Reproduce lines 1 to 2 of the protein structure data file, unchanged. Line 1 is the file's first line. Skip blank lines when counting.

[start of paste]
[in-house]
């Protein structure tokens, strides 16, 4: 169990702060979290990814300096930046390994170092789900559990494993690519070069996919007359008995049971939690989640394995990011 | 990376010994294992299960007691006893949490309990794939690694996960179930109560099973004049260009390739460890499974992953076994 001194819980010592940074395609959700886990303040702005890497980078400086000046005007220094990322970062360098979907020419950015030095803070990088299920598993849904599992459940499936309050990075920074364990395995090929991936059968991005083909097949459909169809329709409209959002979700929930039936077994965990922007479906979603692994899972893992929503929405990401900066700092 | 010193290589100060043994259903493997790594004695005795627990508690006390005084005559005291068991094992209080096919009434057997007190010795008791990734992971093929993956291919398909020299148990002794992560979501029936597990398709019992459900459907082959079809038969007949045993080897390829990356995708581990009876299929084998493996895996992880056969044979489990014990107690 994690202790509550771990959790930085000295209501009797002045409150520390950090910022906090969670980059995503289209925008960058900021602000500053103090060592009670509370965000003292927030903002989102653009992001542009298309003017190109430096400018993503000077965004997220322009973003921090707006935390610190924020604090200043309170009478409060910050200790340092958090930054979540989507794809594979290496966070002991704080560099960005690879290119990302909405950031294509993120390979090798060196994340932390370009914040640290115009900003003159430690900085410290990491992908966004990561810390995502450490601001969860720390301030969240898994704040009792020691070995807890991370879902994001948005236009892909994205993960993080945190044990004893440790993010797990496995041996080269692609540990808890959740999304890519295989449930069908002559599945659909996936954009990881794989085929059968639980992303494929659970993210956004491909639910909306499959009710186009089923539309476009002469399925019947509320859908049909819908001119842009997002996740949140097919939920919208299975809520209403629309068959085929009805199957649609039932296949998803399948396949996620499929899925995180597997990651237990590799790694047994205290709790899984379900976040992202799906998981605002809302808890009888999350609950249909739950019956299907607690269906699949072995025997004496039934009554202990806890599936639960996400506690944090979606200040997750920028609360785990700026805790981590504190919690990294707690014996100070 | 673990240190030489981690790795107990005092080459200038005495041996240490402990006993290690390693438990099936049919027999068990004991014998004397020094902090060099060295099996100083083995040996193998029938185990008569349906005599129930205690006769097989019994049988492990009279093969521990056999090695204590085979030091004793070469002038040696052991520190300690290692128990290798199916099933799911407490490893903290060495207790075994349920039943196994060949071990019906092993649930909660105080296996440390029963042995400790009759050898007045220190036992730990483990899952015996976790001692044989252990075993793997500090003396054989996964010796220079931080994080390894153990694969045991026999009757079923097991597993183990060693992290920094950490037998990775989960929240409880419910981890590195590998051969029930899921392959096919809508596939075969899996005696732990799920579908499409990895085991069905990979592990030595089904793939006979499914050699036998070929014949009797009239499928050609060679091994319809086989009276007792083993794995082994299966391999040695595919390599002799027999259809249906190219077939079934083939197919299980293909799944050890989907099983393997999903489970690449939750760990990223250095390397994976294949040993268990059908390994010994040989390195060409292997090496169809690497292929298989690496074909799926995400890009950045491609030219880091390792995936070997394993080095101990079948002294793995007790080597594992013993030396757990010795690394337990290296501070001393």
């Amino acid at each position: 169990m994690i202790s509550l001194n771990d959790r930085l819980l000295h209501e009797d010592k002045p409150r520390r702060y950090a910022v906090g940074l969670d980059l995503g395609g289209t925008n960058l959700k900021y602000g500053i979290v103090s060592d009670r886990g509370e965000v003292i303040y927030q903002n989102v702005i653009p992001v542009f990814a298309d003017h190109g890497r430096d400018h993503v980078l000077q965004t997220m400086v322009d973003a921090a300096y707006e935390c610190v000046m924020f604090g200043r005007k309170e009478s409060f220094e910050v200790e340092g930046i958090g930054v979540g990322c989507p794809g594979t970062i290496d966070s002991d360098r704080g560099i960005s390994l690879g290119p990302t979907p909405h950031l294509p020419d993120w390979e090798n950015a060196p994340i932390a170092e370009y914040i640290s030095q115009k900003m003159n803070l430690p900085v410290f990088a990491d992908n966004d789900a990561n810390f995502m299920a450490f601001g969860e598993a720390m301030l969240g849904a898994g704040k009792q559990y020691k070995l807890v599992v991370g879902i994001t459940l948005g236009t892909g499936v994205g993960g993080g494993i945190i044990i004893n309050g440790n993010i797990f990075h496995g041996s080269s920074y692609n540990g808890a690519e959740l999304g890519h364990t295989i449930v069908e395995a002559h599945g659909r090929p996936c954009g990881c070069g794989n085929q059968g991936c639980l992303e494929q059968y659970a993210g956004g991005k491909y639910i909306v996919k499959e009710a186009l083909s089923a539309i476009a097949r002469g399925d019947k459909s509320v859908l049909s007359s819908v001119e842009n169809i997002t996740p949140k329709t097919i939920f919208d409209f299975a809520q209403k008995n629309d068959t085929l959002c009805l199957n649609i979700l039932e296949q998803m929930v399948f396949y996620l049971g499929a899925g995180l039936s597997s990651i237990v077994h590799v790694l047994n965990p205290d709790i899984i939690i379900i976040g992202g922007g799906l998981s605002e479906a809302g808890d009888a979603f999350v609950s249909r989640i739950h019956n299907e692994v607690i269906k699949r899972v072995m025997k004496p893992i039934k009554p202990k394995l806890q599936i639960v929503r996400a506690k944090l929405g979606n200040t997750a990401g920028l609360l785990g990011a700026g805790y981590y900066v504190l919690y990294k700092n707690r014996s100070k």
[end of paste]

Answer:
[in-house]
């Protein structure tokens, strides 16, 4: 169990702060979290990814300096930046390994170092789900559990494993690519070069996919007359008995049971939690989640394995990011 | 990376010994294992299960007691006893949490309990794939690694996960179930109560099973004049260009390739460890499974992953076994 001194819980010592940074395609959700886990303040702005890497980078400086000046005007220094990322970062360098979907020419950015030095803070990088299920598993849904599992459940499936309050990075920074364990395995090929991936059968991005083909097949459909169809329709409209959002979700929930039936077994965990922007479906979603692994899972893992929503929405990401900066700092 | 010193290589100060043994259903493997790594004695005795627990508690006390005084005559005291068991094992209080096919009434057997007190010795008791990734992971093929993956291919398909020299148990002794992560979501029936597990398709019992459900459907082959079809038969007949045993080897390829990356995708581990009876299929084998493996895996992880056969044979489990014990107690 994690202790509550771990959790930085000295209501009797002045409150520390950090910022906090969670980059995503289209925008960058900021602000500053103090060592009670509370965000003292927030903002989102653009992001542009298309003017190109430096400018993503000077965004997220322009973003921090707006935390610190924020604090200043309170009478409060910050200790340092958090930054979540989507794809594979290496966070002991704080560099960005690879290119990302909405950031294509993120390979090798060196994340932390370009914040640290115009900003003159430690900085410290990491992908966004990561810390995502450490601001969860720390301030969240898994704040009792020691070995807890991370879902994001948005236009892909994205993960993080945190044990004893440790993010797990496995041996080269692609540990808890959740999304890519295989449930069908002559599945659909996936954009990881794989085929059968639980992303494929659970993210956004491909639910909306499959009710186009089923539309476009002469399925019947509320859908049909819908001119842009997002996740949140097919939920919208299975809520209403629309068959085929009805199957649609039932296949998803399948396949996620499929899925995180597997990651237990590799790694047994205290709790899984379900976040992202799906998981605002809302808890009888999350609950249909739950019956299907607690269906699949072995025997004496039934009554202990806890599936639960996400506690944090979606200040997750920028609360785990700026805790981590504190919690990294707690014996100070 | 673990240190030489981690790795107990005092080459200038005495041996240490402990006993290690390693438990099936049919027999068990004991014998004397020094902090060099060295099996100083083995040996193998029938185990008569349906005599129930205690006769097989019994049988492990009279093969521990056999090695204590085979030091004793070469002038040696052991520190300690290692128990290798199916099933799911407490490893903290060495207790075994349920039943196994060949071990019906092993649930909660105080296996440390029963042995400790009759050898007045220190036992730990483990899952015996976790001692044989252990075993793997500090003396054989996964010796220079931080994080390894153990694969045991026999009757079923097991597993183990060693992290920094950490037998990775989960929240409880419910981890590195590998051969029930899921392959096919809508596939075969899996005696732990799920579908499409990895085991069905990979592990030595089904793939006979499914050699036998070929014949009797009239499928050609060679091994319809086989009276007792083993794995082994299966391999040695595919390599002799027999259809249906190219077939079934083939197919299980293909799944050890989907099983393997999903489970690449939750760990990223250095390397994976294949040993268990059908390994010994040989390195060409292997090496169809690497292929298989690496074909799926995400890009950045491609030219880091390792995936070997394993080095101990079948002294793995007790080597594992013993030396757990010795690394337990290296501070001393």